PAPUA NEW GUINEA, West Manus, southwestern Manus Province - January 2008
Village water and school supplies project in exchange for the establishment of a 49,421 acre coastal forest conservation area
Manus Island is generally considered PNG’s most remote province. The Manus forests harbor exceptional diversity, much of which has yet to be studied by scientists. The primary threat to its still relatively pristine equatorial environment is industrial logging. The first logging permits were allocated for the West Manus area in 1989 and parts have been intensively logged since. The villages of Likum, Bundrahi, Butchou, and Korojih lie in the southwest corner of Manus Island and were among the first to be affected by logging. They have been successful to date in preventing further logging. The villages are far from any services in the provincial capital, with most supplies being brought in by small fiberglass dinghy. Currently the women paddle over one mile in dugout canoes to fetch fresh water. Seacology is funding construction of a village water supply, as well as much-needed supplies for the village schools, in exchange for the protection of approximately 49,421 acres of forest for the next ten years. The work will be coordinated and funds administered by the nonprofit Center for Environment, People and Cultural Heritage, Inc. *
UPDATE May 2008 - As of April 2008 the project leader traveled to the village to complete documentation and discussions of the agreements. All documentation was returned along with a copy of a letter of commitment to support the enforcement of the protected forest area by community members from all three villages.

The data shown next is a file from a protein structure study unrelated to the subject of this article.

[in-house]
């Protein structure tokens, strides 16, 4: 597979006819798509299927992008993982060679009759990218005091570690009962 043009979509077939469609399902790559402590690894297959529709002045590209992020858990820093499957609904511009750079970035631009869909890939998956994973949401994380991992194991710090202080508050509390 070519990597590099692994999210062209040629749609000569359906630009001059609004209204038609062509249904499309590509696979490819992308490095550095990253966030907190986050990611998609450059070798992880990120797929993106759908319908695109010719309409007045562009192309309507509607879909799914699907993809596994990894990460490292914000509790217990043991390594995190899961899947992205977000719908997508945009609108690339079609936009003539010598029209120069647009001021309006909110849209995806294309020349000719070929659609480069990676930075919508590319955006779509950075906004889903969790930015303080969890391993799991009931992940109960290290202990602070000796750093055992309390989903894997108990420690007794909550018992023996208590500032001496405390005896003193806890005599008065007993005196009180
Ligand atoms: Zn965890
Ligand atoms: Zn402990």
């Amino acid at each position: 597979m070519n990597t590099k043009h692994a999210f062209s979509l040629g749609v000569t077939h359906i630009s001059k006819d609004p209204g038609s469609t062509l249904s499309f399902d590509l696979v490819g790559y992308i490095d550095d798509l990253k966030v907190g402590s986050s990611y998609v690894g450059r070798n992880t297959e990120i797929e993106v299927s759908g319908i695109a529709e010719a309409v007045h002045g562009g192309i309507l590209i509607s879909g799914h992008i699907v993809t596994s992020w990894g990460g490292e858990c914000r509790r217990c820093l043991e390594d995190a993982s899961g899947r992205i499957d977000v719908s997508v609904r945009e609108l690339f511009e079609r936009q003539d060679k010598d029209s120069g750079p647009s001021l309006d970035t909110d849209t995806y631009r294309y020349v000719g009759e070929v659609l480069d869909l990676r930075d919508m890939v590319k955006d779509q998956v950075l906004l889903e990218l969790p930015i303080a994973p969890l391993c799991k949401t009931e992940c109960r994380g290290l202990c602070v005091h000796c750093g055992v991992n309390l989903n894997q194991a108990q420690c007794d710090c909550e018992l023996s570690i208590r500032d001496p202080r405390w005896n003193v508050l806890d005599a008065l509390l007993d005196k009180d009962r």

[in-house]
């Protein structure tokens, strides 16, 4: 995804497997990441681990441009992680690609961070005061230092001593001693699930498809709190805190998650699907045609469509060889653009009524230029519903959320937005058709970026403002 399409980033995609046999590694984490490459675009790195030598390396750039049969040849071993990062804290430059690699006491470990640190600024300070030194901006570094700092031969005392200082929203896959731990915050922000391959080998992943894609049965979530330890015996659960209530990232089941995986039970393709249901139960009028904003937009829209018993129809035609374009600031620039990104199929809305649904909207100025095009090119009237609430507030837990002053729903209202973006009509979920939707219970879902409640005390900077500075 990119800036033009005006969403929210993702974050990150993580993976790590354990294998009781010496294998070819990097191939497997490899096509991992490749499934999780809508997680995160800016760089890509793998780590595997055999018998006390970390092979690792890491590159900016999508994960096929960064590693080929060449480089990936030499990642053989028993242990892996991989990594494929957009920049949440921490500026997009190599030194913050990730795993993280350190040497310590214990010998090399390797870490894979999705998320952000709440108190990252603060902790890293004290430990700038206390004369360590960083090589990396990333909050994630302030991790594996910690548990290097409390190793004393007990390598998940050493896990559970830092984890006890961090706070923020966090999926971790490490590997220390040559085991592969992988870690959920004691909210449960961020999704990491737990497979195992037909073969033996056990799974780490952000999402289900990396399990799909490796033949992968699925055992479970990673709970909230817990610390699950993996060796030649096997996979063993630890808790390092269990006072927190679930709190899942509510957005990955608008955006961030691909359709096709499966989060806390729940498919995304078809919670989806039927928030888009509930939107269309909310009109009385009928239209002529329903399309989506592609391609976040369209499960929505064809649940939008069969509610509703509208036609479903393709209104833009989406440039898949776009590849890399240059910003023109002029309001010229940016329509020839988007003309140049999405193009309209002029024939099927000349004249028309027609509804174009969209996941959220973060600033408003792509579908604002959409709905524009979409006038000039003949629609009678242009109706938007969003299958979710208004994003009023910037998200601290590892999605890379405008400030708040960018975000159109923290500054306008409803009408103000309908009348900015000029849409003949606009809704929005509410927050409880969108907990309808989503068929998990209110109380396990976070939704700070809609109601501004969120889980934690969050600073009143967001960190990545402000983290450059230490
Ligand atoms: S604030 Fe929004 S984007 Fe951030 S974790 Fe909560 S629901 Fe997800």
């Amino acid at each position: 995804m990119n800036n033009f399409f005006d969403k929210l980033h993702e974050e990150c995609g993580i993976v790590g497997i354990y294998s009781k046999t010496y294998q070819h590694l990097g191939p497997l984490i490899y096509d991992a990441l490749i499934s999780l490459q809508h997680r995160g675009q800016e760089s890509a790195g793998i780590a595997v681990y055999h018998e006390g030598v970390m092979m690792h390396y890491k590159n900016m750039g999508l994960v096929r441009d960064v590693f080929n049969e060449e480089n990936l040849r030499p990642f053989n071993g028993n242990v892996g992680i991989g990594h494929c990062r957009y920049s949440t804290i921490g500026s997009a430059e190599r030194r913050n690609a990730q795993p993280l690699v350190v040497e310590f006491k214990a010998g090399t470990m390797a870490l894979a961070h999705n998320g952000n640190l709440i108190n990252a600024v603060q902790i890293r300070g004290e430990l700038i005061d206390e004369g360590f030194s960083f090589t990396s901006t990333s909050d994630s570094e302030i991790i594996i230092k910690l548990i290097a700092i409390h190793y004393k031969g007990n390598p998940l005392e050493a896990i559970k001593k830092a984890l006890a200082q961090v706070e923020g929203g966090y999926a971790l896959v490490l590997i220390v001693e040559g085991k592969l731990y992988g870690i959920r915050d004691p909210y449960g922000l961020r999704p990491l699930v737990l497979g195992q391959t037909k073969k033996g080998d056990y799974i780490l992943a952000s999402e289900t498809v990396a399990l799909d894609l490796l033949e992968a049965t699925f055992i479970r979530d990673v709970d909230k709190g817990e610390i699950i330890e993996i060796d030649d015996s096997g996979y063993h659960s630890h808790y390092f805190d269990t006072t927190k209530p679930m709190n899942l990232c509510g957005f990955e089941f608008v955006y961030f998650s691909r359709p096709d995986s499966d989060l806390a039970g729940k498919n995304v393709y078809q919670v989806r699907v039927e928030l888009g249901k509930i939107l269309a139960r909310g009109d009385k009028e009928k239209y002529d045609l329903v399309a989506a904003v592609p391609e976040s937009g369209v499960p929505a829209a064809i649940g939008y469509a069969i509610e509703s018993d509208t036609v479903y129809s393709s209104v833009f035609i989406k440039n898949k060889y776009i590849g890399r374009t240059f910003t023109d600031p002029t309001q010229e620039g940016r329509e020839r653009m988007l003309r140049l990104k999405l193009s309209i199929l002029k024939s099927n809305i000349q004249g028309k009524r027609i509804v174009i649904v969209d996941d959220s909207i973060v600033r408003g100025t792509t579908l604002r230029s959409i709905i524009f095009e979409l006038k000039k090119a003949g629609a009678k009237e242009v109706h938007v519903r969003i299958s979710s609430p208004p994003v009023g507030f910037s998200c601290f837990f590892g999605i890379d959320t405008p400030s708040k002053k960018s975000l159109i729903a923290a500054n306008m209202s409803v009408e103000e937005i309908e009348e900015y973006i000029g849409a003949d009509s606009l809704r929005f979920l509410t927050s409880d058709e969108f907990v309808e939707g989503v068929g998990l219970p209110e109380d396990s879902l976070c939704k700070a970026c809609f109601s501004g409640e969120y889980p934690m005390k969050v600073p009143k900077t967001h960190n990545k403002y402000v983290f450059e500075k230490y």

UPDATE January 2009 - As of June 2008 six tanks were purchased and transported to Manus Province. As of November 2008, the project leader reported that the water supply system is now fully installed in the villages. School supplies are scheduled to be purchased and transported from the education department in early 2009. While the conservation area continues to be upheld by communities, field representatives are concerned that the area will be under greater threat over time as logging companies move closer to the area.
UPDATE June 2009 - As of April 2009 the project leader is still to finalize the purchase of the school materials from Port Moresby due to supply shortages at the National Department of Education. He hopes transportation of the materials will now take place in June 2009. Logging operations in West Manus have significantly reduced over the past year due to high operational costs against shrinking markets and landowner opposition. The 20,000 plus hectares of forest protected under the agreement with Seacology are still intact. The project leader and his group have been actively campaigning at community and provincial levels to reduce the influence of logging in the area.
UPDATE November 2009 - In June 2009 ten boxes of school materials were distributed to school children in Manus Province. This project is now completed and both financial and narrative reports have been submitted to Seacology. A project closing ceremony is planned for later in 2009 or early 2010.